Kirkuk — Twin suicide bombings at a Shiite mosque in north Iraq were the deadliest in attacks nationwide that killed 15 people Saturday, amid a surge in bloodshed authorities have failed to quell.
The violence, which has killed more than 200 people in the past week alone, has forced Iraq to appeal for international help in combatting militancy just months ahead of its first general election in four years.
Officials have also voiced concern over a resurgent Al-Qaeda emboldened by the civil war in neighbouring Syria which has provided the jihadist network's front groups in Iraq with increased room to plan operations.
Attacks on Saturday struck mostly in the north, although Baghdad was also hit.
The deadliest violence was in Tuz Khurmatu, where a suicide car bombing followed by a suicide attack targeting a Shiite mosque killed at least 10 people and wounded 45, according to a police colonel and town mayor Shallal Abdul.
The initial blast was at 5:30 pm (1430 GMT) near the Imam Ali mosque, which is in the middle of a crowded market and near offices of the Patriotic Union of Kurdistan, the party of ailing Iraqi President Jalal Talabani.
Shortly afterwards, a suicide bomber blew himself up at the entrance to the mosque.
"I am sure the attack was carried out by Al-Qaeda," said Abdul.
"There is major destruction and damage in the area, because it (the mosque) is located in the centre of a market."
Tuz Khurmatu, an ethnically mixed town, lies in the middle of a tract of disputed territory that Iraq's Kurds want to incorporate into their autonomous northern region over the objections of the central government.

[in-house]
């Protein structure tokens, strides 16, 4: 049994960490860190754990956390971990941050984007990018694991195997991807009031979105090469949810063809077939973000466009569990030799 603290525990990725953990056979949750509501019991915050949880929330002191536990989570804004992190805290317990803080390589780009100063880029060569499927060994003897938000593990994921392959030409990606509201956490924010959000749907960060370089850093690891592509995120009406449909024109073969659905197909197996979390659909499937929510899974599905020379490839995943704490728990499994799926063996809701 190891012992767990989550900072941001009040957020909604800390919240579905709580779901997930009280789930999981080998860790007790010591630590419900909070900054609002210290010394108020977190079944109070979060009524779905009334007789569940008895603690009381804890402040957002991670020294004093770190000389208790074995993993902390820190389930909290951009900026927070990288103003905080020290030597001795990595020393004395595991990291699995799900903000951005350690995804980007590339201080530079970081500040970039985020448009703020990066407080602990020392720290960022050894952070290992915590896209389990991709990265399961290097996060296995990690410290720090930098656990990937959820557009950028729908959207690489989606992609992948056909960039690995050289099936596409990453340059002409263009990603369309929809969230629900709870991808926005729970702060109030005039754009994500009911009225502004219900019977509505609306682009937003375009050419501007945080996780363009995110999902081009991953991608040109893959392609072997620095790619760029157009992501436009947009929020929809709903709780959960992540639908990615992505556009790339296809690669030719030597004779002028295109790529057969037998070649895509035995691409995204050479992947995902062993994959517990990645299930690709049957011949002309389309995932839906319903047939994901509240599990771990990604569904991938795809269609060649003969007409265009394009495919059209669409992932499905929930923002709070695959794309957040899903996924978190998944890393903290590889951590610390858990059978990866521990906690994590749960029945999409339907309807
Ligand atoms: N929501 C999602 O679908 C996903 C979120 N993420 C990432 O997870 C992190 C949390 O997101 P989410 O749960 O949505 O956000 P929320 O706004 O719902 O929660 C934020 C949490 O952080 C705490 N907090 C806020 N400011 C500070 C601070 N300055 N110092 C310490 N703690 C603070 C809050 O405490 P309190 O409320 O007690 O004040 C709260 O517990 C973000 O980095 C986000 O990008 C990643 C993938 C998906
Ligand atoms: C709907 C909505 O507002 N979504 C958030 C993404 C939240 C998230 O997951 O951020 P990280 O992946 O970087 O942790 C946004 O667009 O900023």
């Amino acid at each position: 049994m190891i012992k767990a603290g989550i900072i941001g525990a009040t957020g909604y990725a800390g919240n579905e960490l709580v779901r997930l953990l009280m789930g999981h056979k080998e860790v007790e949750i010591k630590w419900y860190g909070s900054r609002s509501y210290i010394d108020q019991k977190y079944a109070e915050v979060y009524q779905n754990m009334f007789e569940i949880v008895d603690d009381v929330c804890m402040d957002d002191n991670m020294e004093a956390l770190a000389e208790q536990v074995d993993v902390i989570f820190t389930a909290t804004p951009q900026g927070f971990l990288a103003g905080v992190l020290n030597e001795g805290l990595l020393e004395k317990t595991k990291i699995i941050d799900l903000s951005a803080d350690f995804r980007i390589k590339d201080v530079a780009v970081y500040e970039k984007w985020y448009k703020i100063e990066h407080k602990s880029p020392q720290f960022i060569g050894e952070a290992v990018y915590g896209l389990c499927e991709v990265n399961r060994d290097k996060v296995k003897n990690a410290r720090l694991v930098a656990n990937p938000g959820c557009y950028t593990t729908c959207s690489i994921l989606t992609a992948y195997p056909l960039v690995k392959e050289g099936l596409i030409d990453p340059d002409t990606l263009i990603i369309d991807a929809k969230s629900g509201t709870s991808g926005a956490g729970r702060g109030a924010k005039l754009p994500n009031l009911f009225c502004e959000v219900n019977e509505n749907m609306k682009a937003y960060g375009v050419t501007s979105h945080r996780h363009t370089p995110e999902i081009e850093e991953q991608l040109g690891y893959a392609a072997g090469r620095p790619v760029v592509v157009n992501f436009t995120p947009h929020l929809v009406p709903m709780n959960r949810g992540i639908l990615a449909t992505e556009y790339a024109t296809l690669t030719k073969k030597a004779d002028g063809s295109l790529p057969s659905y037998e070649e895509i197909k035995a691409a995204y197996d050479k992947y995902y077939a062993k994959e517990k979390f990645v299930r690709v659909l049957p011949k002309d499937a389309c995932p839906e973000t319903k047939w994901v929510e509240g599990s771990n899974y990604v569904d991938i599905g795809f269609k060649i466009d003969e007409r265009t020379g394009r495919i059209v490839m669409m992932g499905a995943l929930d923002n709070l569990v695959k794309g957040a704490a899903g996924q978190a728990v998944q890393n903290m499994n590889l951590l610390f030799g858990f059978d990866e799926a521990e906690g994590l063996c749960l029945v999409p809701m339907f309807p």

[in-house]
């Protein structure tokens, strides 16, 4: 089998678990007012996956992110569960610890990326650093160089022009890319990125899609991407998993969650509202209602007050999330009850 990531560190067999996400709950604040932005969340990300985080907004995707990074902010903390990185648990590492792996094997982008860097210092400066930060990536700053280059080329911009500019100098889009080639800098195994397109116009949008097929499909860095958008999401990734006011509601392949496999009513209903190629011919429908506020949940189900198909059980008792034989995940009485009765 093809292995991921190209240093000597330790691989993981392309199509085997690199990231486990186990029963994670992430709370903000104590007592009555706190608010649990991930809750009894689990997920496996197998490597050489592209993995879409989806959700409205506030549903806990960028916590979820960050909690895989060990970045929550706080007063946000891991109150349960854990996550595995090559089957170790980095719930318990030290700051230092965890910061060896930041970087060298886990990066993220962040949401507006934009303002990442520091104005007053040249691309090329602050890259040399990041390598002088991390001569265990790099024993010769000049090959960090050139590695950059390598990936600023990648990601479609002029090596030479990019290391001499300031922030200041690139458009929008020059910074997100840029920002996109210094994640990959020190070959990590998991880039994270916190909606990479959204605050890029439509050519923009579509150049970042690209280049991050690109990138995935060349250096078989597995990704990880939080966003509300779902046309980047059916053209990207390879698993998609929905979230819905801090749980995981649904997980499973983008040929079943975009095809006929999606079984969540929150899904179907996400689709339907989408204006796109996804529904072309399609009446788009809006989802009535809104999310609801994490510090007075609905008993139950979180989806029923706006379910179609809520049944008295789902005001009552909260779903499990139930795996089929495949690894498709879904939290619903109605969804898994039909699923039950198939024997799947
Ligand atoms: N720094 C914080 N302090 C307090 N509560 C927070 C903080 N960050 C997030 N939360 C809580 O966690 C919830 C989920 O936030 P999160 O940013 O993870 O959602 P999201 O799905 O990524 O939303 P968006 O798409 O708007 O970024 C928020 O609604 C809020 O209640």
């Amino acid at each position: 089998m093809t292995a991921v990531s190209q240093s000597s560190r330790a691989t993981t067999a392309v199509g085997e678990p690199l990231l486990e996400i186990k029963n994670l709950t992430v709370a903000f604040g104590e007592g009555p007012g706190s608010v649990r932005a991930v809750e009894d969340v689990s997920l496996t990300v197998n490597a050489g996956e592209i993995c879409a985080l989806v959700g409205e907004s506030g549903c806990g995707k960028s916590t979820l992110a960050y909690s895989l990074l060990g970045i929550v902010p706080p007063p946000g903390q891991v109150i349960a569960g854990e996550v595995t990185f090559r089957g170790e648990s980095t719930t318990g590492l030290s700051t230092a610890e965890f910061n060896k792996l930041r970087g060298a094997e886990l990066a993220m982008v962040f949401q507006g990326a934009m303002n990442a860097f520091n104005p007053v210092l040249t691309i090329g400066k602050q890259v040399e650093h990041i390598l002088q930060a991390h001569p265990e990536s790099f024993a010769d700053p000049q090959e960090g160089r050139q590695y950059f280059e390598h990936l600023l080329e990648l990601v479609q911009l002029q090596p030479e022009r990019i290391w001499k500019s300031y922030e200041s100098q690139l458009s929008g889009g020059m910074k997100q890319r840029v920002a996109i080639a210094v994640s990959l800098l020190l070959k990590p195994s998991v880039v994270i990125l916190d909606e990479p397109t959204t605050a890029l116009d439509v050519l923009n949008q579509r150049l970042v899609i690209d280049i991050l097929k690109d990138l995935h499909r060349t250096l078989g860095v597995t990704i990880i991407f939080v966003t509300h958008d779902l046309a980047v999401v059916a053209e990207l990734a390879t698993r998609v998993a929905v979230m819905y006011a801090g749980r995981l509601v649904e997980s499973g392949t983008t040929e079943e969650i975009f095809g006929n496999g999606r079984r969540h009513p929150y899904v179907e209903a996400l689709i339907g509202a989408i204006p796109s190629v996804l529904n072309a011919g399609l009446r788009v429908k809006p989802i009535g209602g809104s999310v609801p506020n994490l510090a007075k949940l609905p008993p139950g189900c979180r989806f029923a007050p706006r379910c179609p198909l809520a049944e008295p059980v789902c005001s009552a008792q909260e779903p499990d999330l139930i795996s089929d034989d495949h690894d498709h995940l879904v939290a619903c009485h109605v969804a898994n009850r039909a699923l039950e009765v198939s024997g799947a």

Militant groups often exploit poor communication between the two sides' security forces in order to carry out attacks, and Tuz Khurmatu is frequently hit by violence.
Unrest in Baghdad and two cities in the north -- Tal Afar, which is mostly Shiite Turkmen, and Sunni Arab Tikrit -- left five other people dead, officials said.
No group has claimed responsibility for the rise in violence, but Sunni militants linked to Al-Qaeda often launch attacks on both Shiites and Sunnis, ostensibly in a bid to undermine confidence in the authorities.
The government and security forces have insisted that raids and operations across much of western and northern Iraq, areas dominated by the country's Sunni minority, are having an impact.
But diplomats, analysts and human rights groups say the government is not doing enough to address the root causes of the unrest, particularly disquiet among Sunnis over alleged mistreatment at the hands of the Shiite-led authorities.
Prime Minister Nuri al-Maliki has called for Washington's help in the form of greater intelligence-sharing and the timely delivery of new weapons systems.